Len McCluskey has again opted for offence as the best form of defence, with a fiery newspaper article condemning the "witchhunt" against trade unions.
The Unite general secretary hit out at the "hysterical smear campaign" faced by the unions after claims that Stevie Deans, chairman of the Labour party in scandal-hit Falkirk, was using his job at Grangemouth to campaign for Labour.
Emails also suggested he was instrumental in ensuring the initial investigation into claims Deans had attempted to fix the parliamentary selection process for the seat.
Labour veteran Jack Straw has called on Ed Miliband to "actively consider re-opening the investigation" as a result.
But McCluskey has responded to the controversy by again hitting out at those he believes are determined to destroy the power of the trade unions.
"Labour is already reviewing selection procedures… For all the hyperventilating in the media, nothing has been shown that changes any of that," he wrote in the Guardian.
"Already Labour and the police have given Unite a clean bill of health – if Labour in Falkirk is to move on, then I think a fresh inquiry would be of less help than the overdue resignation of its sitting MP, Eric Joyce, whose misconduct set this whole sequence of events in train."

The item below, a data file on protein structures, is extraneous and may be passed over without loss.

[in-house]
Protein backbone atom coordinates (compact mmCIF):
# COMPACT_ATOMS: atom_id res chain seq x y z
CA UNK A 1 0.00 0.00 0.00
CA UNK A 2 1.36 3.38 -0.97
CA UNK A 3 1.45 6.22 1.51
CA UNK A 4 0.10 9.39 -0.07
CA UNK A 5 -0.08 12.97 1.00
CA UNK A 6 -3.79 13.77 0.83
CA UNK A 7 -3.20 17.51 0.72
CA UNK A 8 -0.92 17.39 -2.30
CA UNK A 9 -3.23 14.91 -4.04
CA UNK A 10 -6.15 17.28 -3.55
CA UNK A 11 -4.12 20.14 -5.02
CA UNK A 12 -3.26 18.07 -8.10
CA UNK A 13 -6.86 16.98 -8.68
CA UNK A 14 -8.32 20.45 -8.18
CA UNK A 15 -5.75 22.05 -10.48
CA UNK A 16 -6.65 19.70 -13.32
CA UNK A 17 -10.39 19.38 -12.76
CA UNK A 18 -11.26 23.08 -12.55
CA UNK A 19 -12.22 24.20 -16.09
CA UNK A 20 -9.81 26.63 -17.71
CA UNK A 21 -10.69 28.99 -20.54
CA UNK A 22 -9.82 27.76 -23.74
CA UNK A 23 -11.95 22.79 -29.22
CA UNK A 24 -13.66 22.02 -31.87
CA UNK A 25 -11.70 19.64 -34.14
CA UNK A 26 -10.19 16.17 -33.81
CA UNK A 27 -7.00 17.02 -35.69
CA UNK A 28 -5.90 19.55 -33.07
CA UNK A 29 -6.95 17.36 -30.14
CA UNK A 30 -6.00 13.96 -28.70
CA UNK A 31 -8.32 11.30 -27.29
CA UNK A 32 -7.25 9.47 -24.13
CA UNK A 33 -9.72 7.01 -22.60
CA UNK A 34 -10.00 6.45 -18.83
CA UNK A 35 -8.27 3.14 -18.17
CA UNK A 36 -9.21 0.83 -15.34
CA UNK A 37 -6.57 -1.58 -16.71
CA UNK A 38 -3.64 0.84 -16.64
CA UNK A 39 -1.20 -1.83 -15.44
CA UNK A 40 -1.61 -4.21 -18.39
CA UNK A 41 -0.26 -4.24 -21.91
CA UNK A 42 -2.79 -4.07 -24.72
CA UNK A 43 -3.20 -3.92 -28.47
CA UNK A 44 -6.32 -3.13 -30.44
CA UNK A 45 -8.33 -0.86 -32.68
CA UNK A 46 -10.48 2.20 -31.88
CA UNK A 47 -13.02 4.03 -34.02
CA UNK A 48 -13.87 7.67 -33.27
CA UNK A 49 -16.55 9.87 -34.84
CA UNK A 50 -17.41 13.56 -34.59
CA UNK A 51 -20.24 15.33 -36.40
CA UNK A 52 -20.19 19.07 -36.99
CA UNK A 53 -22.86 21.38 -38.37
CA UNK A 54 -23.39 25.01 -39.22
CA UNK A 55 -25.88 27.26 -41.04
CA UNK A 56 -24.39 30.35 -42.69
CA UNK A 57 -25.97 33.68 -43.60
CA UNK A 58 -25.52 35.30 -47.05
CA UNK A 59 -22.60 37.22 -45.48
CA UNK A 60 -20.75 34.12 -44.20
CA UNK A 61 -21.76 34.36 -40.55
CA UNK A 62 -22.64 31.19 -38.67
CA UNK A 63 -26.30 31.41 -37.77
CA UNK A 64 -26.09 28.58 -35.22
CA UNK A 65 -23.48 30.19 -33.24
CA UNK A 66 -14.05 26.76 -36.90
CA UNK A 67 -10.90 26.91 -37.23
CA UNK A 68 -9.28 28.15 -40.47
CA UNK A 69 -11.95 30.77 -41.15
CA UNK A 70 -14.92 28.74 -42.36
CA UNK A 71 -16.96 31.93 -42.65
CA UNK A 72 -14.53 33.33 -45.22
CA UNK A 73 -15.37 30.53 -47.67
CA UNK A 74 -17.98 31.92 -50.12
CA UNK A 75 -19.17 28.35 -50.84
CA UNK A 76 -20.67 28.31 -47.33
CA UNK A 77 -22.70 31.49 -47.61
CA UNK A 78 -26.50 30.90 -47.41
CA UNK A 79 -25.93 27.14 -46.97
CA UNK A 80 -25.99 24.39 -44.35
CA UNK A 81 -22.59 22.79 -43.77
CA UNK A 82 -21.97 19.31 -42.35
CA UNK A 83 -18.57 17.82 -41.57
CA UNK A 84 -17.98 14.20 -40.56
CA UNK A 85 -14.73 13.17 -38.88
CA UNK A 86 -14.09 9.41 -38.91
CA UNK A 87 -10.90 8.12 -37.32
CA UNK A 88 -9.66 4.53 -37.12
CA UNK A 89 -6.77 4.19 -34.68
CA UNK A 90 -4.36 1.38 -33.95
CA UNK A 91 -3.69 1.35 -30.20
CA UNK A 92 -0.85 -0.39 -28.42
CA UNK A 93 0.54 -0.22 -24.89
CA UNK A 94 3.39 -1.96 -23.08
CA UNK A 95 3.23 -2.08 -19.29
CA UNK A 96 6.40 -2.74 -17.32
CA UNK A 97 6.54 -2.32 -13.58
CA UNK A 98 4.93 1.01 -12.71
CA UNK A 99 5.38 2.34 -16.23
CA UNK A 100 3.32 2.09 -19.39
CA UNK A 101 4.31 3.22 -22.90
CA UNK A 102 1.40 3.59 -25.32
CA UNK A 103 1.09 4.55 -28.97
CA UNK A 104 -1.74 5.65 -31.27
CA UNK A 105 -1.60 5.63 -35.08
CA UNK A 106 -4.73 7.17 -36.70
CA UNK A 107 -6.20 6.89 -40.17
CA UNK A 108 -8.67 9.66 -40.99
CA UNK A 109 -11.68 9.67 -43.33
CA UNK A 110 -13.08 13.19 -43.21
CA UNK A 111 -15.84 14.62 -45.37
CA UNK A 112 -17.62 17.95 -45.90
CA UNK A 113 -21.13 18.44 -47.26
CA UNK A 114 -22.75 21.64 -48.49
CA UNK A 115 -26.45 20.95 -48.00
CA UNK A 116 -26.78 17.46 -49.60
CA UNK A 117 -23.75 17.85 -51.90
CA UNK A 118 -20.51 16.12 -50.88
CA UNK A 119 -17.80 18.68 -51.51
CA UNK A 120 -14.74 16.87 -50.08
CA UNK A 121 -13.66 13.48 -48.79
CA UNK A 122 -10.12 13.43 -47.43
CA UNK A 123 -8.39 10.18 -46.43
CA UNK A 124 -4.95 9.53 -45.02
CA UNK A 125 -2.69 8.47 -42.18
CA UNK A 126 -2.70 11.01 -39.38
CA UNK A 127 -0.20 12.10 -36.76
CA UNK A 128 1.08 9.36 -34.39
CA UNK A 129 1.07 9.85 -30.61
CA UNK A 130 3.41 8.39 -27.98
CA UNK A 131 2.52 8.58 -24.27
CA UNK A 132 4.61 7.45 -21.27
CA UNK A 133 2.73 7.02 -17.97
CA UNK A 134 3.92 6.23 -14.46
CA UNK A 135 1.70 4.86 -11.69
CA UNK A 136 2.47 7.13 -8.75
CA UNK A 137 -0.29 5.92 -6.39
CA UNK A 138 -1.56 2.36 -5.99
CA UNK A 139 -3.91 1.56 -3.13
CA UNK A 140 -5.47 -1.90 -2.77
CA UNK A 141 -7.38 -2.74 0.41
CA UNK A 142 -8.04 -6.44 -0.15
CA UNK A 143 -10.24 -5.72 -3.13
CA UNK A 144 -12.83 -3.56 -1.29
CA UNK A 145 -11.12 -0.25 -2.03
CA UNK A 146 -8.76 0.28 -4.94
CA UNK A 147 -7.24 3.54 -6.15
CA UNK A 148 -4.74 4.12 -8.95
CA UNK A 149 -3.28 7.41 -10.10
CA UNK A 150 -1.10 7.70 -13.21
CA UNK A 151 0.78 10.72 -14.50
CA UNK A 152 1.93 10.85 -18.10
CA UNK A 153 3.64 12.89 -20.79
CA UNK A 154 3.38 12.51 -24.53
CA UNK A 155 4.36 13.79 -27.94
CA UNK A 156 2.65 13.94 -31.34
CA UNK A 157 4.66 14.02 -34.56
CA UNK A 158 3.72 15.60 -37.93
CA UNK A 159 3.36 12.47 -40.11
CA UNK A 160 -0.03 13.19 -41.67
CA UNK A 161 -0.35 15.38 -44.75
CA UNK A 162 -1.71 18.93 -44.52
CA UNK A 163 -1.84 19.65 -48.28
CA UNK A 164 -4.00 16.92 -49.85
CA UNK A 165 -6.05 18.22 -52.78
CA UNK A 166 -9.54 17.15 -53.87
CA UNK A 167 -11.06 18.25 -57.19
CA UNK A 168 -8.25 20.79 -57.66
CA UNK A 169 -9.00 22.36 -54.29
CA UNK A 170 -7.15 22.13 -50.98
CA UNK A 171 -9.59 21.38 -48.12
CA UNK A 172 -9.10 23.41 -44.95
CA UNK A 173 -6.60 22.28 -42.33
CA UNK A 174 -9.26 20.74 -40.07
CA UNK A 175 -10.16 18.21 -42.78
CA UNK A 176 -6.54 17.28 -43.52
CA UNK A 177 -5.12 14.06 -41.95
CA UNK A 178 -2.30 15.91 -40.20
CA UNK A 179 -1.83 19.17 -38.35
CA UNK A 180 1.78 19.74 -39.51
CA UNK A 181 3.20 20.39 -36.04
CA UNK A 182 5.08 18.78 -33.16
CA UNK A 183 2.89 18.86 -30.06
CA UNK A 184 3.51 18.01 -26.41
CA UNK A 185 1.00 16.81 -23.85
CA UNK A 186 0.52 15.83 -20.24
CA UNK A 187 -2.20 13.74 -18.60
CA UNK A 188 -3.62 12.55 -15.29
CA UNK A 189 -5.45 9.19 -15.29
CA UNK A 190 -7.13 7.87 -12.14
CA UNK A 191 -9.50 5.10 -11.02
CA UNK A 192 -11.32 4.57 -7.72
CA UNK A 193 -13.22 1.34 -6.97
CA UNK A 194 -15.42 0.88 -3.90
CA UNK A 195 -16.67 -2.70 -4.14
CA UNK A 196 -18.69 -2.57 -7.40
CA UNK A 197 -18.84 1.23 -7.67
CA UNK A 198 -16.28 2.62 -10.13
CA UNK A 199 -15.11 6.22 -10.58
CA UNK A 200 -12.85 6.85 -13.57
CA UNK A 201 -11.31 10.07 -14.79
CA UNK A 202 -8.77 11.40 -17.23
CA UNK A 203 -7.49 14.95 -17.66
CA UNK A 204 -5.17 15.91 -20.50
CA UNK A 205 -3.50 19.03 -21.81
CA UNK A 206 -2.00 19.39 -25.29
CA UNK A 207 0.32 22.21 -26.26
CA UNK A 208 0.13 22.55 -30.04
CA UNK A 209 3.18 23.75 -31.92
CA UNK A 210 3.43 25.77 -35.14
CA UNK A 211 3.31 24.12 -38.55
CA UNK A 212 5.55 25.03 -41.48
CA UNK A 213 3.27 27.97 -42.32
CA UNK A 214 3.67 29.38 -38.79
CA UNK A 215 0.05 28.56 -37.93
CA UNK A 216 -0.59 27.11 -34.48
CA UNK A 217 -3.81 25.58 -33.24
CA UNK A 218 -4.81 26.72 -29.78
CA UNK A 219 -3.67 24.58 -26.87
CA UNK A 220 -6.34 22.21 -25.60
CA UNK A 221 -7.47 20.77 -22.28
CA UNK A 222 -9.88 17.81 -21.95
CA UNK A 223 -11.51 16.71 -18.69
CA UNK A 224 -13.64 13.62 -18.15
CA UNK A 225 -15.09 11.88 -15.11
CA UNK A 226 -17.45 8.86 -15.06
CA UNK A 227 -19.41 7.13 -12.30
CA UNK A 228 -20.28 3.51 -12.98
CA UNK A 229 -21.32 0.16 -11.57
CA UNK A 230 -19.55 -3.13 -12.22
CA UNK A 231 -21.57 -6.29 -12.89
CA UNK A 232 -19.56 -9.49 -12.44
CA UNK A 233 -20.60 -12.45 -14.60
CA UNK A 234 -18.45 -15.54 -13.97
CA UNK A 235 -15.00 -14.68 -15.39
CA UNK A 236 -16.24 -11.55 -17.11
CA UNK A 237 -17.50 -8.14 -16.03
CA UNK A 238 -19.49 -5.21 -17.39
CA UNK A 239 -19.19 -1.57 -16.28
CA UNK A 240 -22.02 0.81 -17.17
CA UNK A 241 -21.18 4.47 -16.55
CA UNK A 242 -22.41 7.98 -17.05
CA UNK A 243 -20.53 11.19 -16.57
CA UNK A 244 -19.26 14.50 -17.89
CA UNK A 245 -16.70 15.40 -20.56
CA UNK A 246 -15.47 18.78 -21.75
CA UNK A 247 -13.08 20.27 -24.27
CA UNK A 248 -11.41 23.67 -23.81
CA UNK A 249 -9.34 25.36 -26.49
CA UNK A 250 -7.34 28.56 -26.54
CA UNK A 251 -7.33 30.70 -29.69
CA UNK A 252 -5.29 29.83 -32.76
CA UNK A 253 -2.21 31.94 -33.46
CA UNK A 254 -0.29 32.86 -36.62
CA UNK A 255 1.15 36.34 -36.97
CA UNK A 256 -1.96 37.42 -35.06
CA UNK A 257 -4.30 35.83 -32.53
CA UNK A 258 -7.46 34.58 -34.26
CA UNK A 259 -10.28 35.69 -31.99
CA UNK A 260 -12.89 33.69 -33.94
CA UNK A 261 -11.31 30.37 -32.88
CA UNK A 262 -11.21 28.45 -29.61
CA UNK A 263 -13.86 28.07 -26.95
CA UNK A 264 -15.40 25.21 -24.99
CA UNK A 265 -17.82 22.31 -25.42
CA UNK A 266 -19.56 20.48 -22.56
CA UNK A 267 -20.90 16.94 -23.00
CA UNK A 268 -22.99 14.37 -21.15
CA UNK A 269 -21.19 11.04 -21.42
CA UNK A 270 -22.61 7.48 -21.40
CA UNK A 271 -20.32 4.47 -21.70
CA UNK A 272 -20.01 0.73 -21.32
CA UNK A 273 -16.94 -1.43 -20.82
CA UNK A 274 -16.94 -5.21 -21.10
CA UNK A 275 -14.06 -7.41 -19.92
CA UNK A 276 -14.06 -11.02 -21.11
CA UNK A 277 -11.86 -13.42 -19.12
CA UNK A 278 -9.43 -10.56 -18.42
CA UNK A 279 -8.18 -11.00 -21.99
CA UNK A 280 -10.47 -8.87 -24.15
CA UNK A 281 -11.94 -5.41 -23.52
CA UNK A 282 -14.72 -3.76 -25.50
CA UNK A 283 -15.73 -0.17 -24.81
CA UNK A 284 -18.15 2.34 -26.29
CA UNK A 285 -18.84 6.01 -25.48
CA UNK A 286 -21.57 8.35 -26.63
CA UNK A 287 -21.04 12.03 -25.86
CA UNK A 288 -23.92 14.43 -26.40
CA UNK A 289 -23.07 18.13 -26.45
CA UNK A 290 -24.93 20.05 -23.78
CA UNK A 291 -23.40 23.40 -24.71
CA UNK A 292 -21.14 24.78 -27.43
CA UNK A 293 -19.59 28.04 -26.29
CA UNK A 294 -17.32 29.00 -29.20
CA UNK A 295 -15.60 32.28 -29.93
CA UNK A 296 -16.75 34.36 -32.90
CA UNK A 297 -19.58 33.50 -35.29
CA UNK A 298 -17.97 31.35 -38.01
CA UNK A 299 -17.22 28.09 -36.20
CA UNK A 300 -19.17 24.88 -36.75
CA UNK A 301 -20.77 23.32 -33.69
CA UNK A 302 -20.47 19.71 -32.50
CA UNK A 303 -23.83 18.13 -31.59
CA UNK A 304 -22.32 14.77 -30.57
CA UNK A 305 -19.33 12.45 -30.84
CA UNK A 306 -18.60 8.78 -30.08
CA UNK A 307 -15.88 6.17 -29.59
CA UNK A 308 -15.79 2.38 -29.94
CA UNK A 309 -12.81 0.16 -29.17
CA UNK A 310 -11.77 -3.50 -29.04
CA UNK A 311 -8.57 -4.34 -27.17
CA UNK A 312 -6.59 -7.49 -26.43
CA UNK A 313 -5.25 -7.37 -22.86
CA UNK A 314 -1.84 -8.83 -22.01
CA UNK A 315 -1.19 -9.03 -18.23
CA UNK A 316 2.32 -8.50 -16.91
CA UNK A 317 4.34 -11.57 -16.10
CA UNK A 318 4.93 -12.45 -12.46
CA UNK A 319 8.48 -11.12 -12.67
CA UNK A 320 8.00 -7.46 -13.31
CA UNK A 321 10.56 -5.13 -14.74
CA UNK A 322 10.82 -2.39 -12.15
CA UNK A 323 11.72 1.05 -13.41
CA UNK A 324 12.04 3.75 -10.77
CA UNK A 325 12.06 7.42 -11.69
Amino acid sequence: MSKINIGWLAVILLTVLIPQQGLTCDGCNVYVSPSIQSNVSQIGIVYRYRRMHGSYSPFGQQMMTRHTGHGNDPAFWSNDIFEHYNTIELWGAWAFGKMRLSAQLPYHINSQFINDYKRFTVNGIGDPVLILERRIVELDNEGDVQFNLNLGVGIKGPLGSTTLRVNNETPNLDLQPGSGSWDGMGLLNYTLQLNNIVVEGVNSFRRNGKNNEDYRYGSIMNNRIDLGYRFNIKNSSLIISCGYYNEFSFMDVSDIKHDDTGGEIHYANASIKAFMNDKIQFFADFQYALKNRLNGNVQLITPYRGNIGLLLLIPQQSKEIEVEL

He suggested trade unionists were facing a return to the attacks seen in the 1970s and 1980s because only the unions are capable of offering the "only real organised challenge in society to the values and views of our bankrupt establishment".
"At a time of economic slump and people casting around for an alternative, that elite will only feel secure when they can dance on the grave of trade unionism," he added.
"I am afraid they will just have to get used to sleepless nights instead."
With Conservative MPs pressuring Miliband over his inability to gain the upper hand against the unions, observers are noting the issue is unlikely to go away quickly.
The Falkirk scandal comes against a backdrop of the standoff between Miliband and the unions over the issue of party funding, as the Labour leader attempts to switch to a direct relationship with union members.
The issue will come to a head next spring with a special party conference.